Posts Tagged ‘Eric Stolz’

MAKE-UP SEX (also AN AFFAIR): Caprica

Sunday, January 24th, 2010

Yes, it’s been ages. So sorry for the prolonged period of celibacy. But I’m back and – whaddya know – first post of the year I’m having an affair. With television.

DISCLAIMER: I have not, nor do I plan to, watch Battlestar Galactica. Sci-Fi heads be warned. However, I don’t think this invalidates my upcoming Caprica rant. So, without further ado…

Zoe Graystone - more or less.

Caprica had been hyped to death by geeky friends everywhere, so I thought I’d give it a go. It seemed promising enough – the print ads were stunning and it is, after all, the prequel to Battlestar Galactica and I know enough people who love that show. AND – thanks to Star Trek’s resurgence – sci-fi is sooOOooO in. Unfortunately, Caprica has been found wanting. Allow me to expand in categories.

WRITING. Caprica’s main problem. This makes me sad because the premise promises so much. The story is there – it’s just told ever so slowly and ever so painfully. I can overlook a slow start. After all, it was a pilot and much had to be explained. Only, it never picked up. The characters dragged their feet getting to where they had to go, not to mention their really awkward interactions with each other once they crossed paths.

Mr. Graystone and Mr. Adama

CHARACTERS [[SPOILER ALERT]]. Newcomer Alessandra Toressani as Zoe Graystone is adorable. She could be the third Deschanel sister with her wide eyes and adorable-ness. Unfortunately, we don’t see much of her since she blows up and is reincarnated as a giant robot thingee. Here’s hoping that her electronic voice is as easy to latch on to as her physical self. Daniel Graystone (Eric Stolz) and Joseph Adama (Esai Morales) as individual characters are fine – but (again, I fault the writers) their roles as good and evil incarnate are far too apparent, far too early. Not to mention we’re beat over the head with it. Finally, little Adama (played by Sina Najafi and grows up to be Commander Adama in BG) is barely even a character. He’s unattached and unfeeling. Not exactly the leader of the ship on which I would like to be.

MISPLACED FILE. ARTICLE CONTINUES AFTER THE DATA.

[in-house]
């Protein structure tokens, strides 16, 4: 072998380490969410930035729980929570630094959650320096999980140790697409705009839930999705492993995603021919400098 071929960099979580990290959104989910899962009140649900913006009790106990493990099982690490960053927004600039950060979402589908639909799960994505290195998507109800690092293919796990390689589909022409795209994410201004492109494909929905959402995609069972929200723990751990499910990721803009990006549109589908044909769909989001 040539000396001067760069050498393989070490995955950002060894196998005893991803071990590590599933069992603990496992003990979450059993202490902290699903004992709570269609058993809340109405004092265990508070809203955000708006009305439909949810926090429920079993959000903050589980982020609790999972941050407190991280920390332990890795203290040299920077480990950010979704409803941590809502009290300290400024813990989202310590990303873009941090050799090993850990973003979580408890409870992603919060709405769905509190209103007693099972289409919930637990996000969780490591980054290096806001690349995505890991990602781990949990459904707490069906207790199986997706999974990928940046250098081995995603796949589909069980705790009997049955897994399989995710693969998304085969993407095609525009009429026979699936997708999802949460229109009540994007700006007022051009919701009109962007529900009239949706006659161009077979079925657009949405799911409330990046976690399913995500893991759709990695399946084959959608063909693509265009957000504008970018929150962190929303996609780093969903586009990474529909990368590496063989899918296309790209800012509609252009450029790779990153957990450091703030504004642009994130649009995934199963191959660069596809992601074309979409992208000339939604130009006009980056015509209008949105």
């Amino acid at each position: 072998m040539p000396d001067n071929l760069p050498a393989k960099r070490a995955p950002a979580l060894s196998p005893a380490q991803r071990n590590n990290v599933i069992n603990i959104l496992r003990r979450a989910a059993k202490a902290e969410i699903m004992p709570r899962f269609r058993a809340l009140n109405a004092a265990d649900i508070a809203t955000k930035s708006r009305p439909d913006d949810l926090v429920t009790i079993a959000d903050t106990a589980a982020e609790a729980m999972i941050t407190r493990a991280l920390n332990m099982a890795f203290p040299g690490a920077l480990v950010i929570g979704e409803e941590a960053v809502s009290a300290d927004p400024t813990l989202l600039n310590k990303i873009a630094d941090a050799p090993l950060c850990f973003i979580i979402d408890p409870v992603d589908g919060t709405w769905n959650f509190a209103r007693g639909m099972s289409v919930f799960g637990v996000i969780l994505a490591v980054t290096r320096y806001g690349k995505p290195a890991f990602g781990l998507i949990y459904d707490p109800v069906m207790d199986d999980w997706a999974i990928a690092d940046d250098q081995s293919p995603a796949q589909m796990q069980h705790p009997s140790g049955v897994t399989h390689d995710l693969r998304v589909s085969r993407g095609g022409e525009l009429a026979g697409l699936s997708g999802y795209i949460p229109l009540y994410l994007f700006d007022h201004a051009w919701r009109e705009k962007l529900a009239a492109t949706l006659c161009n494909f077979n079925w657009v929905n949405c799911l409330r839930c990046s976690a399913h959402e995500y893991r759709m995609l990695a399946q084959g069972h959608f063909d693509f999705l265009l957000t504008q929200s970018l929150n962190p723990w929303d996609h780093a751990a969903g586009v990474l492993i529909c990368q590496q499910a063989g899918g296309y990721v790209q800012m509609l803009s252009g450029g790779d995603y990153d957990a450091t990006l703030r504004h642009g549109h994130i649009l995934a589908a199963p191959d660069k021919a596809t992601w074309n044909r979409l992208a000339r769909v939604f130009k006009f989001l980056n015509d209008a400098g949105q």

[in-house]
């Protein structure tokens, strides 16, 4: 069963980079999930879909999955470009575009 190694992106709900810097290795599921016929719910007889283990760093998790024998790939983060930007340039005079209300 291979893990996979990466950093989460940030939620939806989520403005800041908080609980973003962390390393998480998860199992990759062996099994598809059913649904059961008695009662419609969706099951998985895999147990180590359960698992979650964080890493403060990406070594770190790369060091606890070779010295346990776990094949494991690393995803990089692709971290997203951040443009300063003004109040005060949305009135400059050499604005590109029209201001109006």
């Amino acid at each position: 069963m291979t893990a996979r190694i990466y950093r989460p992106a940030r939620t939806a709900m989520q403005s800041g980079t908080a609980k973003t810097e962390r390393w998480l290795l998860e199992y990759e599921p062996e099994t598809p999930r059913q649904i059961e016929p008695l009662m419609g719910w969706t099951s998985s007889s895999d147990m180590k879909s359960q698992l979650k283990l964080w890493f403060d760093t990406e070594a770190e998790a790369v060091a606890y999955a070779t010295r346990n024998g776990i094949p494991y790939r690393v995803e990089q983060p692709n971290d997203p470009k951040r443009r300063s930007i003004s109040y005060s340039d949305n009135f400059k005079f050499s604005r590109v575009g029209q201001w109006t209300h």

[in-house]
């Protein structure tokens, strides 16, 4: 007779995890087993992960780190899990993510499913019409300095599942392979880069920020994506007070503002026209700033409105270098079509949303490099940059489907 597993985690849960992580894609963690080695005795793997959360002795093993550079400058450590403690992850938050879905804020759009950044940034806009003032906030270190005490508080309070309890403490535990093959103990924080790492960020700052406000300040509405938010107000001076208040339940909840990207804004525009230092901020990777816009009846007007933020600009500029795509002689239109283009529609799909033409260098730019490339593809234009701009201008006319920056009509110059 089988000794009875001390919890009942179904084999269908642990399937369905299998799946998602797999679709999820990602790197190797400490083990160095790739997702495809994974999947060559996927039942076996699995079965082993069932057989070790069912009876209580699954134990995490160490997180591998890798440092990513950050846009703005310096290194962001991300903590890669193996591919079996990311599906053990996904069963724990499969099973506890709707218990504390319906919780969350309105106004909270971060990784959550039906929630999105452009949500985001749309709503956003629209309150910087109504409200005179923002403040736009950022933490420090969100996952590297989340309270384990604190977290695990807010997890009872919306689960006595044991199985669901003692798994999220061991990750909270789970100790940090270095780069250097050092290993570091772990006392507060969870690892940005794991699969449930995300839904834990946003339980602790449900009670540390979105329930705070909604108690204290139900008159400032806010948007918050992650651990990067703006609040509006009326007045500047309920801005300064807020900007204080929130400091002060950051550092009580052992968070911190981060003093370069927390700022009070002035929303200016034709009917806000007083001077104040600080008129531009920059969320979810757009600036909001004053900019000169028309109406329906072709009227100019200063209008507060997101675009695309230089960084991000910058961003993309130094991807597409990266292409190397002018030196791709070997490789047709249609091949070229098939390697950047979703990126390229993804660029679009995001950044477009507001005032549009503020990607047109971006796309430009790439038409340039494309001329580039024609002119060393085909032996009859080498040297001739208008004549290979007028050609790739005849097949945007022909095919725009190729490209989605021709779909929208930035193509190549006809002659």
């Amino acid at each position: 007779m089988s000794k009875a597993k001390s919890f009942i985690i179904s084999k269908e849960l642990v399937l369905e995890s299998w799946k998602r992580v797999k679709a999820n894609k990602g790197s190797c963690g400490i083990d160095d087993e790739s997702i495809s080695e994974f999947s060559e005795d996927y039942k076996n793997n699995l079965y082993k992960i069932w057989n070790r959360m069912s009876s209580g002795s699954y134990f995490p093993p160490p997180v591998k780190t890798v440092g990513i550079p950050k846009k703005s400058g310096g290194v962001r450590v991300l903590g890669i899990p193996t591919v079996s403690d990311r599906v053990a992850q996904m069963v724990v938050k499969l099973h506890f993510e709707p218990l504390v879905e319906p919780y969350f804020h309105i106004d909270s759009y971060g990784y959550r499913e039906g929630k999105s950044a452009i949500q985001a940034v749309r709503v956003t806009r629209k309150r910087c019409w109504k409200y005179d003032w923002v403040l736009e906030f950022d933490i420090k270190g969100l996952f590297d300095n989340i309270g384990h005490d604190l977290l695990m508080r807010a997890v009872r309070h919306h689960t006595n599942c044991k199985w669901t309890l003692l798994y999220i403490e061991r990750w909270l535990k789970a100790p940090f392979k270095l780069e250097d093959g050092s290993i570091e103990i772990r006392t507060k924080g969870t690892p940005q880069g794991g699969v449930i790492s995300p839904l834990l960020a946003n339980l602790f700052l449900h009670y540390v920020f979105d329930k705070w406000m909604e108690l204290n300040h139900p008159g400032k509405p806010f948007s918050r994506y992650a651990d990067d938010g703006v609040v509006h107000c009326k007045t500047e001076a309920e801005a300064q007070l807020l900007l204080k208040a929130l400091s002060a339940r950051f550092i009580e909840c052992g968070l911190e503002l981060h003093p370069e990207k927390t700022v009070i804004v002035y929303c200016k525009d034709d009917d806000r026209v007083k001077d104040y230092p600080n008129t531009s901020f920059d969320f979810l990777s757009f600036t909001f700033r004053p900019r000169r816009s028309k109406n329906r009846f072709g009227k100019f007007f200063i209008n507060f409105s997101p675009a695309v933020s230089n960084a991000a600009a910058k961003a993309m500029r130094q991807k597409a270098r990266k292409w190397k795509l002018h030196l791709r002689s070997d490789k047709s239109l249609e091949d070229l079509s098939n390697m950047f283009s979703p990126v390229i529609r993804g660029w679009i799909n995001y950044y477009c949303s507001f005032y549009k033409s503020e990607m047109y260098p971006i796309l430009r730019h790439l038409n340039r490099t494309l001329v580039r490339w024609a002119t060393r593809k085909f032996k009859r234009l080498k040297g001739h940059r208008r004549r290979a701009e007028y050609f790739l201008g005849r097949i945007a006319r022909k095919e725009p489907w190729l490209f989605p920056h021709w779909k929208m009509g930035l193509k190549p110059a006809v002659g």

STYLE: So, if anyone aside from myself remembers the short-lived ‘Kings,’ you’ll remember how bloody well done it was. A modernized biblical setting where characters and concepts were rooted in religious parables. Stylistically, it was PERFECT. The line between historic and modern was clear and consistent, if something was referential, we knew it. Caprica seems a bit confused. The Graystones are unattainable, living in a future to which we have no relation while the Adamas come from some other planet (the name of which I can’t even bother to look up) but which MUST look like 1950s New York – and they MUST know the Corleones.

At the end of the day, the writing is key. Unfortunately, these writers just don’t make the cut. I’m going to go ahead and skip this one – lest I get sucked into the show of no return. Anyway, that role is already filled by a little ditty called Heroes.

Photos via SyFy.